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Andrews v. Chevychase Bank

September 24, 2008


Appeal from the United States District Court for the Eastern District of Wisconsin. No. 05 C 454-Lynn Adelman, Judge.

The opinion of the court was delivered by: Sykes, Circuit Judge


Before MANION, EVANS, and SYKES,Circuit Judges.

In this interlocutory appeal, we are called on to answer one question: May a class action be certified for claims seeking the remedy of rescission under the Truth in Lending Act ("TILA"), 15 U.S.C. § 1635? The only two federal appellate courts to have addressed this question have answered "no," see McKenna v. First Horizon Home Loan Corp., 475 F.3d 418 (1st Cir. 2007); James v. Home Constr. Co. of Mobile, Inc., 621 F.2d 727 (5th Cir. 1980), and we agree. TILA's statutory-damages remedy, § 1640(a)(2), specifically references class actions (by providing a dam-ages cap), but TILA's rescission remedy, § 1635, omits any reference to class actions. This omission, and the fundamental incompatibility between the statutory-rescission remedy set forth in § 1635 and the class form of action, persuade us as a matter of law that TILA rescission class actions may not be maintained.

I. Background

In June 2004 plaintiffs Susan and Bryan Andrews obtained a loan from defendant Chevy Chase Bank, F.S.B., a federally chartered bank, to refinance their home in Cedarburg, Wisconsin. Bryan Andrews runs his own home-remodeling business, and the Andrews are experienced mortgagors, having previously taken out many original and refinancing mortgage loans for various residential and investment properties. This time, they opted for a unique type of loan product offered by Chevy Chase that allowed them to vary their payment, depending on their monthly cash flow. This "cashflow payment option," as Chevy Chase called it, was more flexible than a traditional fixed- or adjustable-rate mortgage because it allowed the debtor to choose between multiple payment options. It was also more complex, with a potential trap for the unwary. The debtor could pay a monthly minimum payment at a low interest rate for an initial term; under this option, while the interest rate would adjust monthly, the minimum payments would remain fixed at the low rate until the initial term expired or the outstanding balance exceeded 110 percent of the original loan (through "negative amortization"), whichever event occurred first. The debtor could also decide to make payments larger than the minimum monthly payment, pay interest only based on the fully indexed rate, pay an amount sufficient to amortize the loan over 15 years, or pay an amount sufficient to amortize the loan over 30 years.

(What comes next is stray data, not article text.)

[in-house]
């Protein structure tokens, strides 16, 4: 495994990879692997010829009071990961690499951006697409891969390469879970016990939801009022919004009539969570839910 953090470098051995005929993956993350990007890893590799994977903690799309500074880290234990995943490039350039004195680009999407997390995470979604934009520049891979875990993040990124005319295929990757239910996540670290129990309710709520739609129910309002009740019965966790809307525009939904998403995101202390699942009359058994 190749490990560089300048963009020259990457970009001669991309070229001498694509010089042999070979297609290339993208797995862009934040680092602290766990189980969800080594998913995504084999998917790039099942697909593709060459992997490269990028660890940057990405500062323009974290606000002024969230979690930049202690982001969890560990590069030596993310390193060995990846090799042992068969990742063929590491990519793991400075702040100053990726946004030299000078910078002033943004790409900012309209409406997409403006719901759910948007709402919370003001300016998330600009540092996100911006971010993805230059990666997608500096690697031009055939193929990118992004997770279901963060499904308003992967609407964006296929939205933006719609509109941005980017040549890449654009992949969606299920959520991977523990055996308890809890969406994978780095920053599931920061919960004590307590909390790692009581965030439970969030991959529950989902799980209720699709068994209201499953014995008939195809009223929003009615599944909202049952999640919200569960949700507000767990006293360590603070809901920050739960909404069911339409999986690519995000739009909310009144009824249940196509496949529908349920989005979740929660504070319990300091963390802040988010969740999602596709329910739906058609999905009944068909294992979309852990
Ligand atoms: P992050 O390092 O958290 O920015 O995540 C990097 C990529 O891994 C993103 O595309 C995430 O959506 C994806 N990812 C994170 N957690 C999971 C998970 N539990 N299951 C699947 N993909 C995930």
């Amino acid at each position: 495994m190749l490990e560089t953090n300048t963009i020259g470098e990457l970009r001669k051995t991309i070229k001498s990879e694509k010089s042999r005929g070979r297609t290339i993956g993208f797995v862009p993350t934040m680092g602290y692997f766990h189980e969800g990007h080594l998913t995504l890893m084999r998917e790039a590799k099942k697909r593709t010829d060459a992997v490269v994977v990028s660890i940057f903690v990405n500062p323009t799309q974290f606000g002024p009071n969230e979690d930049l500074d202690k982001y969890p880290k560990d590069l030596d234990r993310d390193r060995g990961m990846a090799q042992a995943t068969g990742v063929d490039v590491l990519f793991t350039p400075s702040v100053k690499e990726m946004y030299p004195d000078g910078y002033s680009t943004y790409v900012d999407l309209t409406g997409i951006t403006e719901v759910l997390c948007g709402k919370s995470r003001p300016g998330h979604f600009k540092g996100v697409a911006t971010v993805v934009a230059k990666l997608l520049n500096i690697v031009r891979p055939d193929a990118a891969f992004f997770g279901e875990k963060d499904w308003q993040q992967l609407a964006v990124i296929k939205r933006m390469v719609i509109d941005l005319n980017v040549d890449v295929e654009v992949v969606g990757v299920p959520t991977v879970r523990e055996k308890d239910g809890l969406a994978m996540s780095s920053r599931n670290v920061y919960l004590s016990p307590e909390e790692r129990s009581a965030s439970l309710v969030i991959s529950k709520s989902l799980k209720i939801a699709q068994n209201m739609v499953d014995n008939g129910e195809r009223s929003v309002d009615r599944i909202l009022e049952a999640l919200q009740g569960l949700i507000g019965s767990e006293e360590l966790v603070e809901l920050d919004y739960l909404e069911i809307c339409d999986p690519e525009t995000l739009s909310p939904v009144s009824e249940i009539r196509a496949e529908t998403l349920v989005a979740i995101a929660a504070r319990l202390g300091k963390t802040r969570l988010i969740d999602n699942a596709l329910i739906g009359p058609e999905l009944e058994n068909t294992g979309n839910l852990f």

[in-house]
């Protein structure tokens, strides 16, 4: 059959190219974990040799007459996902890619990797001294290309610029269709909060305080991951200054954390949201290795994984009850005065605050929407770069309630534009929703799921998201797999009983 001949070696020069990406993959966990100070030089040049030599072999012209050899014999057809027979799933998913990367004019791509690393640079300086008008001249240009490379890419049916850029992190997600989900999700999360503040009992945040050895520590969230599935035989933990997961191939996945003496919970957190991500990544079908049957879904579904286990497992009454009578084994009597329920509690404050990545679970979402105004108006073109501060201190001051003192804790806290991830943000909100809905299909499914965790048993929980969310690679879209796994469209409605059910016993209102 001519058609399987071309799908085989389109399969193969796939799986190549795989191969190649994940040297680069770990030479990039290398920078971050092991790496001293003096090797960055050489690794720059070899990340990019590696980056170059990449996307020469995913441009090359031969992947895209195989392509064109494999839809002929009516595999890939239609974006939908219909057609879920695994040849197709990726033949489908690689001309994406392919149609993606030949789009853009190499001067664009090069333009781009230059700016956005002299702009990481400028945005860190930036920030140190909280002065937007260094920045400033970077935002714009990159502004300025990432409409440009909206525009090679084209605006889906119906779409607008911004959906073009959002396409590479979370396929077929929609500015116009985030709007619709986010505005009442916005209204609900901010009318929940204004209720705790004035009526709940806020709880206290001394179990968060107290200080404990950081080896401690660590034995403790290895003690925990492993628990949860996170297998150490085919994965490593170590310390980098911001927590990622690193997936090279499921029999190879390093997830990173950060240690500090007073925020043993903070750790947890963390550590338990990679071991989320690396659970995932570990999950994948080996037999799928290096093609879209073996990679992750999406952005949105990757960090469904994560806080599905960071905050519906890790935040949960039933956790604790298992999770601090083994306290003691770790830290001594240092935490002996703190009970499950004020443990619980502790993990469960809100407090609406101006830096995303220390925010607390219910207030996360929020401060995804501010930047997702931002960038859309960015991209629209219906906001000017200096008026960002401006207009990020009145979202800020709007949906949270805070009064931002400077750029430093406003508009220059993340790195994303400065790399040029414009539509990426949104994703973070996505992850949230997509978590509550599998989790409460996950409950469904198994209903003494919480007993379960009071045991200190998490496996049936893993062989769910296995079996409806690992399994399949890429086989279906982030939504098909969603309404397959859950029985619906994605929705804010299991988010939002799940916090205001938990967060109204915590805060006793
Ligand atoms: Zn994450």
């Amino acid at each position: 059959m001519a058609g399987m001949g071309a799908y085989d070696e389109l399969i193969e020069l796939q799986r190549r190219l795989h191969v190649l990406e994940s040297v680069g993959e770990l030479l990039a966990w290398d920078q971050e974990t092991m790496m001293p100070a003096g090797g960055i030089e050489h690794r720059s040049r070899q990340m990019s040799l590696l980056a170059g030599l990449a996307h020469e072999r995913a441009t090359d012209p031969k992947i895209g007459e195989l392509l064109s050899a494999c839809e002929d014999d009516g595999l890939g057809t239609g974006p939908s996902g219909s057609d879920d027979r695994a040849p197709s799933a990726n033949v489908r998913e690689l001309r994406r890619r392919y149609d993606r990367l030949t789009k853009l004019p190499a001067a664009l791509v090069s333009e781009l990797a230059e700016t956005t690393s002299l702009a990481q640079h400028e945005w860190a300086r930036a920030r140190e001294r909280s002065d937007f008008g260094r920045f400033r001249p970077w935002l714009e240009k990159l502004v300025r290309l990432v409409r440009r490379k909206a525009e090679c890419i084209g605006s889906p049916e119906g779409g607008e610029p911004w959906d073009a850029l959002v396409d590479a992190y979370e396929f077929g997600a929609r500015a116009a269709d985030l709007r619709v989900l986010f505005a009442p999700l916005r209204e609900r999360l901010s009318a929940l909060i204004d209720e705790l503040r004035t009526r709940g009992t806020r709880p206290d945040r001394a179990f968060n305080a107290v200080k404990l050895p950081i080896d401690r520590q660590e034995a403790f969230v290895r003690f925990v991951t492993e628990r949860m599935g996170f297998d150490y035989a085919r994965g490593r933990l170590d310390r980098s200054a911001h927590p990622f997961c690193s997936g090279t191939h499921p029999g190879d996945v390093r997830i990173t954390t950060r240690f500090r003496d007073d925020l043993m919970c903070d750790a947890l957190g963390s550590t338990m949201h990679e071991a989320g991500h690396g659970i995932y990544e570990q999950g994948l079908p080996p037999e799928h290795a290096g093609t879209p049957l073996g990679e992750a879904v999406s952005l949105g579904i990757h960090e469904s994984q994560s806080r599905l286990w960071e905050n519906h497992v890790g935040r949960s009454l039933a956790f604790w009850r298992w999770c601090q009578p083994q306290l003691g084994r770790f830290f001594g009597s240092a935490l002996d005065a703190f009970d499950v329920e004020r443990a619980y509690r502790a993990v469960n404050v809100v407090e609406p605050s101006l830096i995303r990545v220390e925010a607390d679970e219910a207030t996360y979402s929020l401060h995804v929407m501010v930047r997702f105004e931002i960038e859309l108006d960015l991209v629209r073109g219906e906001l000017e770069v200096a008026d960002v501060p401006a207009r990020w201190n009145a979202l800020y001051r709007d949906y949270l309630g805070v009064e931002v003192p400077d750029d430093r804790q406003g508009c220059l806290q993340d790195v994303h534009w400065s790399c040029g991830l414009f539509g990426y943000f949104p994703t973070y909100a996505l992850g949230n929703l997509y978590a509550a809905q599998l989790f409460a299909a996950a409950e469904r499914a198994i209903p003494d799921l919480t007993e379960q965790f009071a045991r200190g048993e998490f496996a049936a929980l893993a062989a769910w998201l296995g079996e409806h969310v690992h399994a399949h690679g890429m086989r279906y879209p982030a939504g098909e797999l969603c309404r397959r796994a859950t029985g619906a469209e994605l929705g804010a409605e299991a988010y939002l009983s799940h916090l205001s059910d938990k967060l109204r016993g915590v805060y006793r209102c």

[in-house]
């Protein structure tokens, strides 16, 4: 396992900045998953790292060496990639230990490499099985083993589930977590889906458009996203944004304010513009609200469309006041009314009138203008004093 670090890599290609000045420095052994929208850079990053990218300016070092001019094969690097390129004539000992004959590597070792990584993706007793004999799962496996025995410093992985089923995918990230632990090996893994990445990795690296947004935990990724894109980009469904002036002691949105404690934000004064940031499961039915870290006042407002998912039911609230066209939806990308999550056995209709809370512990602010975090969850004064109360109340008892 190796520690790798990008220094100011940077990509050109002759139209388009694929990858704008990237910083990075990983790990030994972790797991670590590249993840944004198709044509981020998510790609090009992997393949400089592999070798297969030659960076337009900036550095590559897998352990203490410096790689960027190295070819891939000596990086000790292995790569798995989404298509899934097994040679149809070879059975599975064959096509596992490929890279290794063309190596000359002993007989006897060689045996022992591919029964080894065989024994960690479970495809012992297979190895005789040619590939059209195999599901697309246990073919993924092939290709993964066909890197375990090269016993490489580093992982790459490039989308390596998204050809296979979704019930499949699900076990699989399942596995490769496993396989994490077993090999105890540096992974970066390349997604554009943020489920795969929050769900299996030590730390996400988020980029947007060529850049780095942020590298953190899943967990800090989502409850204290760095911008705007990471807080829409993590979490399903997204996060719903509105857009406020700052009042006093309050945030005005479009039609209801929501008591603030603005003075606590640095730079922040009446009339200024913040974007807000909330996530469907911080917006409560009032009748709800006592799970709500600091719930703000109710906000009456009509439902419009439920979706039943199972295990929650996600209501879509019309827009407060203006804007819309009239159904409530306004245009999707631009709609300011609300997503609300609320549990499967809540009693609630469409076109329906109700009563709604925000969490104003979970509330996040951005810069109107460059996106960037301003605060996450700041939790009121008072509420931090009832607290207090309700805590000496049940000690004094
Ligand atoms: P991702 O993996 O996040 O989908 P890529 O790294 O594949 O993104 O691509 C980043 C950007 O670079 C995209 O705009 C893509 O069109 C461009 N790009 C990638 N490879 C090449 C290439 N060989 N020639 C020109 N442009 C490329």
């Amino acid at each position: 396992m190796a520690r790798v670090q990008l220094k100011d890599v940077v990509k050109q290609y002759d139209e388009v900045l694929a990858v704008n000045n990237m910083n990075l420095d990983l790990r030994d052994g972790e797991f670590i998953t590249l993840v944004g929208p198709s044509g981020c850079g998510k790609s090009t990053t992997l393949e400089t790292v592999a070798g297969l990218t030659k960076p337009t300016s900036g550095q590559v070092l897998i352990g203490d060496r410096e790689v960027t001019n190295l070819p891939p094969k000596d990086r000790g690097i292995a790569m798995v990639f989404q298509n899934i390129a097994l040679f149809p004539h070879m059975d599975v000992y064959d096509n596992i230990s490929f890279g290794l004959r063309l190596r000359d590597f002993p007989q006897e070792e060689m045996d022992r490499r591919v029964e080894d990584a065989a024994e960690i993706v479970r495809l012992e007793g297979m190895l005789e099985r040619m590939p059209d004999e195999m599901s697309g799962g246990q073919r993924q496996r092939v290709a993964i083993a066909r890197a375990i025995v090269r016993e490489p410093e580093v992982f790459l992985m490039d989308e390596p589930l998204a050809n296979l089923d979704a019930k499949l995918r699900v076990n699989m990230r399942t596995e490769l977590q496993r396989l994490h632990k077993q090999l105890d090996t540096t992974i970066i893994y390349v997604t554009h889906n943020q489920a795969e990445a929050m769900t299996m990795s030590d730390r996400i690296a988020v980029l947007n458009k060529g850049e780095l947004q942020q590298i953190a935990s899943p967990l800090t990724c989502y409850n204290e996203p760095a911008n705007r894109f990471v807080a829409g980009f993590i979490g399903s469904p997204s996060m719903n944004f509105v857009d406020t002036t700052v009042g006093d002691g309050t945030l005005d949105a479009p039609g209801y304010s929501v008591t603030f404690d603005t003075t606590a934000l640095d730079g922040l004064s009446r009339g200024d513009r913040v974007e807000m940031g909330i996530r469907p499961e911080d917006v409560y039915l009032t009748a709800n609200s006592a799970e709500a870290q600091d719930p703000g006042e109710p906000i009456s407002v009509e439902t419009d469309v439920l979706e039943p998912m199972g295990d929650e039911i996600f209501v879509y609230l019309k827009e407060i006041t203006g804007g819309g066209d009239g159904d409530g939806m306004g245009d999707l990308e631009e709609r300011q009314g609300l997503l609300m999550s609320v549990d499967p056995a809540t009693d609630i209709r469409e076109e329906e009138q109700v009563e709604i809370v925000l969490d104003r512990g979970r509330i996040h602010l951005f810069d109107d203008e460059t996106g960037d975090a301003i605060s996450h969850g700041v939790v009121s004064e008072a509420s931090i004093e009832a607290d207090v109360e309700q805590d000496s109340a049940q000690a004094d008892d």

Chevy Chase provided preliminary disclosures about the loan and, at closing, an adjustable-rate note, a truth-in-lending disclosure statement ("TILDS"), and an adjustable-rate rider. When the Andrews obtained the loan, they thought that the monthly payment and the interest rate were fixed for the initial term of five years and became variable thereafter. They were correct about the minimum monthly payment but not about the interest rate. The loan's discounted (or "teaser") interest rate of 1.95 percent applied only to the first monthly payment. After that, the interest rate adjusted every month, even though the minimum monthly payment remained fixed according to the initial rate. So as the interest rate climbed, an ever-increasing portion of the minimum monthly payment of $701.21 was required to cover the interest. Soon, the minimum monthly payment itself became insufficient to cover the accrued interest, and the "negative amortization" feature (adding the unpaid interest to the principal) kicked in.

In April 2005 the Andrews filed this purported class-action lawsuit against Chevy Chase claiming violations of TILA and seeking statutory damages under § 1640(a)(2), rescission under § 1635, and attorneys' fees under § 1640(a)(3).*fn1 The complaint alleged that certain of Chevy Chase's disclosures were misleading or unclear, particularly as to whether the initial interest rate was fixed and whether the payment periods were properly stated. More specifically, they alleged that Chevy Chase's payment schedule was not sufficiently detailed because it listed only the first and last payment dates; they also claimed that a computer-generated stamp on the top of one of Chevy Chase's disclosure forms made the disclosures misleading. This stamp, they asserted-which referred to the note as a "WS Cashflow 5-Year Fixed Note Interest Rate: 1.950%"-could be understood to identify the note as a fixed-rate note.